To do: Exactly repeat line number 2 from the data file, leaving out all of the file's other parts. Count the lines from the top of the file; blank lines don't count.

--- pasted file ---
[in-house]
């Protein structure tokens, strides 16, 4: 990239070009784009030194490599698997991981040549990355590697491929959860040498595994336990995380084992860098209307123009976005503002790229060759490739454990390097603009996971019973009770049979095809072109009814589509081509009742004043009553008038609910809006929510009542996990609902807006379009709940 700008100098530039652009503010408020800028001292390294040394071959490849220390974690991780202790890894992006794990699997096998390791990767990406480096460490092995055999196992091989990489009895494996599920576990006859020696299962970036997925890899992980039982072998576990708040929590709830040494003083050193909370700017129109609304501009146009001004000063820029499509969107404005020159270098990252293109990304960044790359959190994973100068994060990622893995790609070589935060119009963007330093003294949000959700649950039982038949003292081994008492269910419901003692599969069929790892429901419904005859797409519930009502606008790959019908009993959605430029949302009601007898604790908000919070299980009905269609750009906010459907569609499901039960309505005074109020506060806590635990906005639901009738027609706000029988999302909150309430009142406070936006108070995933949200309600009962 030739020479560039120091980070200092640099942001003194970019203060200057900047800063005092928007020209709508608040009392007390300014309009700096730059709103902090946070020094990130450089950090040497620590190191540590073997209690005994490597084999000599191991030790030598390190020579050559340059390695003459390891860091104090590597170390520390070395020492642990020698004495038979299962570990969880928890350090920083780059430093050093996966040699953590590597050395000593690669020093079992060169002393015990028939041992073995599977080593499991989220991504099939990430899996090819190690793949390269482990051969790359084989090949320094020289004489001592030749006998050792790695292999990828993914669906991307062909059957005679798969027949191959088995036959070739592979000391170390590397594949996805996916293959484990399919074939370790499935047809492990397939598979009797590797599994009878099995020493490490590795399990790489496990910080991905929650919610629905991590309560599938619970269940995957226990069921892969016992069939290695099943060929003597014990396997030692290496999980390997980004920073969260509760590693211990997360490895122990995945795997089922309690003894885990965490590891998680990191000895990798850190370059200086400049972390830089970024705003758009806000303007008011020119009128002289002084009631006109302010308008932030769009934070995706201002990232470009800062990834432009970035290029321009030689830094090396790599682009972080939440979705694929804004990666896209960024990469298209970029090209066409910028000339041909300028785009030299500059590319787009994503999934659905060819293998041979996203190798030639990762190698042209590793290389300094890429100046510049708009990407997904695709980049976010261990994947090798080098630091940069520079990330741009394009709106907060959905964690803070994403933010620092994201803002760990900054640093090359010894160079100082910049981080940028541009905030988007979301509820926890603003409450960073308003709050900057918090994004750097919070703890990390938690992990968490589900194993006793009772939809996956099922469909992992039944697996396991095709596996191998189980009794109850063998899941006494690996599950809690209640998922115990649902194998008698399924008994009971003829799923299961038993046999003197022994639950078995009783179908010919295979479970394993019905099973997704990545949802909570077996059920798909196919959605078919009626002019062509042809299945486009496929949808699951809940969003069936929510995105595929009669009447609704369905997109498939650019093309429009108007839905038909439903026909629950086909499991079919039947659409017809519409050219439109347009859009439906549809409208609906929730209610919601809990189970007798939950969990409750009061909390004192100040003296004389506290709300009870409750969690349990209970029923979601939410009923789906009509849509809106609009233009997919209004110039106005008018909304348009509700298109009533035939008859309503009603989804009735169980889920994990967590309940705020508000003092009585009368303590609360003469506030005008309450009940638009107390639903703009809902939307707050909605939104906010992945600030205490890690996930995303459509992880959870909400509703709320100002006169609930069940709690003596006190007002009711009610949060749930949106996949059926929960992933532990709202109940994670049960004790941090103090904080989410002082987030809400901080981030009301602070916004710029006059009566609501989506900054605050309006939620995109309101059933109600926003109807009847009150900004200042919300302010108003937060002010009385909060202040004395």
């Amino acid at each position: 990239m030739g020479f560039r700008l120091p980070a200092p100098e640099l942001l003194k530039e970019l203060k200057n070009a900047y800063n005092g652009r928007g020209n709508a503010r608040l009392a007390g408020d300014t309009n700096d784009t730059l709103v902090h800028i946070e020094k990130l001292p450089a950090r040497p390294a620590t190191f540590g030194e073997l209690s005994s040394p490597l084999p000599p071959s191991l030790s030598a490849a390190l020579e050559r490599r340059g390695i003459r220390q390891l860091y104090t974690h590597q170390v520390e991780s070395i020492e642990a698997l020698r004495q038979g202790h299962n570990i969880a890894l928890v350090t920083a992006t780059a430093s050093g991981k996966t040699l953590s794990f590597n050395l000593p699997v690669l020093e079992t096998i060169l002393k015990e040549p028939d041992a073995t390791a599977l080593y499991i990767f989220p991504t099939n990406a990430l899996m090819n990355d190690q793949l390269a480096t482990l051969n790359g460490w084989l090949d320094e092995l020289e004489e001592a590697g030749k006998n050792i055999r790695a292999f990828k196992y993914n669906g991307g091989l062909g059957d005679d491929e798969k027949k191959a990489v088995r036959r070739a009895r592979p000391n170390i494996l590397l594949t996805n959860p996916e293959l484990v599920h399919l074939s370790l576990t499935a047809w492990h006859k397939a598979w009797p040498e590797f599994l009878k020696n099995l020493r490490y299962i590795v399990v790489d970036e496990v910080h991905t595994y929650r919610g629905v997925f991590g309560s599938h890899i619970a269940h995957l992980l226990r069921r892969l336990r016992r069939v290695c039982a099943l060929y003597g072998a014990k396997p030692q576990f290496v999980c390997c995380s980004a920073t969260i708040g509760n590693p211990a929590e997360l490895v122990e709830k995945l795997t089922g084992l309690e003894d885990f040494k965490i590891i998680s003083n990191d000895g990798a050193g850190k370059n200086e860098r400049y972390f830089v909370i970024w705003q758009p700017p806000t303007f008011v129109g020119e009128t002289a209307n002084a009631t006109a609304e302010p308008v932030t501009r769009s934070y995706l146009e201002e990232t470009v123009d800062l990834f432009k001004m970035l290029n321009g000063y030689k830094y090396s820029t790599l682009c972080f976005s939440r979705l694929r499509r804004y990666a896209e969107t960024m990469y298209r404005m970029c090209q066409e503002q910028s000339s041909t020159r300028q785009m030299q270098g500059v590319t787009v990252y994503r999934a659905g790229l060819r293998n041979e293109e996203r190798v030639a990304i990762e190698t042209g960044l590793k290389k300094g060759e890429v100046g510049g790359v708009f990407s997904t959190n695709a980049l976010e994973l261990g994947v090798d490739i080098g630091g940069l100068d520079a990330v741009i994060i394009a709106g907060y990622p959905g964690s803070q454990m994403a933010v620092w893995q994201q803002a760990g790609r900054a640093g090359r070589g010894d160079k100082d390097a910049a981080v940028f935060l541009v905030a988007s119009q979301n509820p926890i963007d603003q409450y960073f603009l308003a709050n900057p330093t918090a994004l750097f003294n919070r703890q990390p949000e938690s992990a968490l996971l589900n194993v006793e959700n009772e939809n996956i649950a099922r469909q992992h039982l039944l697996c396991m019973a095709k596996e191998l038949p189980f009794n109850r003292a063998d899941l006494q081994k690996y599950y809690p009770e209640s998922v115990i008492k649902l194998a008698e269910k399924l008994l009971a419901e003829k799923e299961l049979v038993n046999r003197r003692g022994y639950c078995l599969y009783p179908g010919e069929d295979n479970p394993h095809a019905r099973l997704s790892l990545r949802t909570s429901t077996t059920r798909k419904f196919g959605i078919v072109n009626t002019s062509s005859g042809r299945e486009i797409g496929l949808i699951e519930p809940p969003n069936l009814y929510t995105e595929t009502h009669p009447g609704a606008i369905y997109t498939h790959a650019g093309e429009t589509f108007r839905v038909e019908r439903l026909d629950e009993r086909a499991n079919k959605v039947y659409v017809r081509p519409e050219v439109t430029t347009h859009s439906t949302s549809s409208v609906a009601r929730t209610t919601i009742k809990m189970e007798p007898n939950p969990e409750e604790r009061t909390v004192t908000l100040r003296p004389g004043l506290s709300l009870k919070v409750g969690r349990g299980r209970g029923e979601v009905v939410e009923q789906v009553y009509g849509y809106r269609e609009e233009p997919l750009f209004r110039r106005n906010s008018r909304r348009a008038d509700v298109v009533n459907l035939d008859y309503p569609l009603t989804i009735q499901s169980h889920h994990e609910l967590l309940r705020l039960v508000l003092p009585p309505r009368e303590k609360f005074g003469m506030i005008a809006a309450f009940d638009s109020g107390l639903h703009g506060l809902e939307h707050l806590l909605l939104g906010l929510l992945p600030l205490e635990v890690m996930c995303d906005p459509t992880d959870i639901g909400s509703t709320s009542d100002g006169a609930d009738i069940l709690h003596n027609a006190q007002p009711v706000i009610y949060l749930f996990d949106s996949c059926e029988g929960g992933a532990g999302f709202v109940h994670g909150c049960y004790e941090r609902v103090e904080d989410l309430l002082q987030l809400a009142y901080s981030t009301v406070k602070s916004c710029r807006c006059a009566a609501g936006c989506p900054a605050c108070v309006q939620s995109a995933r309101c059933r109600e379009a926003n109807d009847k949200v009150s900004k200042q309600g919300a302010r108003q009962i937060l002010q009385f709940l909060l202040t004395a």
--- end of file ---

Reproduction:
């Protein structure tokens, strides 16, 4: 990239070009784009030194490599698997991981040549990355590697491929959860040498595994336990995380084992860098209307123009976005503002790229060759490739454990390097603009996971019973009770049979095809072109009814589509081509009742004043009553008038609910809006929510009542996990609902807006379009709940 700008100098530039652009503010408020800028001292390294040394071959490849220390974690991780202790890894992006794990699997096998390791990767990406480096460490092995055999196992091989990489009895494996599920576990006859020696299962970036997925890899992980039982072998576990708040929590709830040494003083050193909370700017129109609304501009146009001004000063820029499509969107404005020159270098990252293109990304960044790359959190994973100068994060990622893995790609070589935060119009963007330093003294949000959700649950039982038949003292081994008492269910419901003692599969069929790892429901419904005859797409519930009502606008790959019908009993959605430029949302009601007898604790908000919070299980009905269609750009906010459907569609499901039960309505005074109020506060806590635990906005639901009738027609706000029988999302909150309430009142406070936006108070995933949200309600009962 030739020479560039120091980070200092640099942001003194970019203060200057900047800063005092928007020209709508608040009392007390300014309009700096730059709103902090946070020094990130450089950090040497620590190191540590073997209690005994490597084999000599191991030790030598390190020579050559340059390695003459390891860091104090590597170390520390070395020492642990020698004495038979299962570990969880928890350090920083780059430093050093996966040699953590590597050395000593690669020093079992060169002393015990028939041992073995599977080593499991989220991504099939990430899996090819190690793949390269482990051969790359084989090949320094020289004489001592030749006998050792790695292999990828993914669906991307062909059957005679798969027949191959088995036959070739592979000391170390590397594949996805996916293959484990399919074939370790499935047809492990397939598979009797590797599994009878099995020493490490590795399990790489496990910080991905929650919610629905991590309560599938619970269940995957226990069921892969016992069939290695099943060929003597014990396997030692290496999980390997980004920073969260509760590693211990997360490895122990995945795997089922309690003894885990965490590891998680990191000895990798850190370059200086400049972390830089970024705003758009806000303007008011020119009128002289002084009631006109302010308008932030769009934070995706201002990232470009800062990834432009970035290029321009030689830094090396790599682009972080939440979705694929804004990666896209960024990469298209970029090209066409910028000339041909300028785009030299500059590319787009994503999934659905060819293998041979996203190798030639990762190698042209590793290389300094890429100046510049708009990407997904695709980049976010261990994947090798080098630091940069520079990330741009394009709106907060959905964690803070994403933010620092994201803002760990900054640093090359010894160079100082910049981080940028541009905030988007979301509820926890603003409450960073308003709050900057918090994004750097919070703890990390938690992990968490589900194993006793009772939809996956099922469909992992039944697996396991095709596996191998189980009794109850063998899941006494690996599950809690209640998922115990649902194998008698399924008994009971003829799923299961038993046999003197022994639950078995009783179908010919295979479970394993019905099973997704990545949802909570077996059920798909196919959605078919009626002019062509042809299945486009496929949808699951809940969003069936929510995105595929009669009447609704369905997109498939650019093309429009108007839905038909439903026909629950086909499991079919039947659409017809519409050219439109347009859009439906549809409208609906929730209610919601809990189970007798939950969990409750009061909390004192100040003296004389506290709300009870409750969690349990209970029923979601939410009923789906009509849509809106609009233009997919209004110039106005008018909304348009509700298109009533035939008859309503009603989804009735169980889920994990967590309940705020508000003092009585009368303590609360003469506030005008309450009940638009107390639903703009809902939307707050909605939104906010992945600030205490890690996930995303459509992880959870909400509703709320100002006169609930069940709690003596006190007002009711009610949060749930949106996949059926929960992933532990709202109940994670049960004790941090103090904080989410002082987030809400901080981030009301602070916004710029006059009566609501989506900054605050309006939620995109309101059933109600926003109807009847009150900004200042919300302010108003937060002010009385909060202040004395």